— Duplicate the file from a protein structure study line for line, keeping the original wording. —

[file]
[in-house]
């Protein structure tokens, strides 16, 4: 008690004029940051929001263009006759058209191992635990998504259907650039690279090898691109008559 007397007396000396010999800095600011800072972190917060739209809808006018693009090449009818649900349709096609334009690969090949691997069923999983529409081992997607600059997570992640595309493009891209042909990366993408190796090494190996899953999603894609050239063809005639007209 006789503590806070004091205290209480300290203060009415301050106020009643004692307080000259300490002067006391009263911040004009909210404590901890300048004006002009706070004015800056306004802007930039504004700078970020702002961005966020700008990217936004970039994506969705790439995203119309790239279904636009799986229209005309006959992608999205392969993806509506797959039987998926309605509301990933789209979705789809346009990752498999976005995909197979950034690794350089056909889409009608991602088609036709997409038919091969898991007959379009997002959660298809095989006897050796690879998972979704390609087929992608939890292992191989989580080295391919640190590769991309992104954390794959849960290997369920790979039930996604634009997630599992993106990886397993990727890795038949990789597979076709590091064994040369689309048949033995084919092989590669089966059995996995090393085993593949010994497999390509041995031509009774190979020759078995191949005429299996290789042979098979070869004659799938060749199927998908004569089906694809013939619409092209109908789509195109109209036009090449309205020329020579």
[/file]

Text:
[in-house]
């Protein structure tokens, strides 16, 4: 008690004029940051929001263009006759058209191992635990998504259907650039690279090898691109008559 007397007396000396010999800095600011800072972190917060739209809808006018693009090449009818649900349709096609334009690969090949691997069923999983529409081992997607600059997570992640595309493009891209042909990366993408190796090494190996899953999603894609050239063809005639007209 006789503590806070004091205290209480300290203060009415301050106020009643004692307080000259300490002067006391009263911040004009909210404590901890300048004006002009706070004015800056306004802007930039504004700078970020702002961005966020700008990217936004970039994506969705790439995203119309790239279904636009799986229209005309006959992608999205392969993806509506797959039987998926309605509301990933789209979705789809346009990752498999976005995909197979950034690794350089056909889409009608991602088609036709997409038919091969898991007959379009997002959660298809095989006897050796690879998972979704390609087929992608939890292992191989989580080295391919640190590769991309992104954390794959849960290997369920790979039930996604634009997630599992993106990886397993990727890795038949990789597979076709590091064994040369689309048949033995084919092989590669089966059995996995090393085993593949010994497999390509041995031509009774190979020759078995191949005429299996290789042979098979070869004659799938060749199927998908004569089906694809013939619409092209109908789509195109109209036009090449309205020329020579």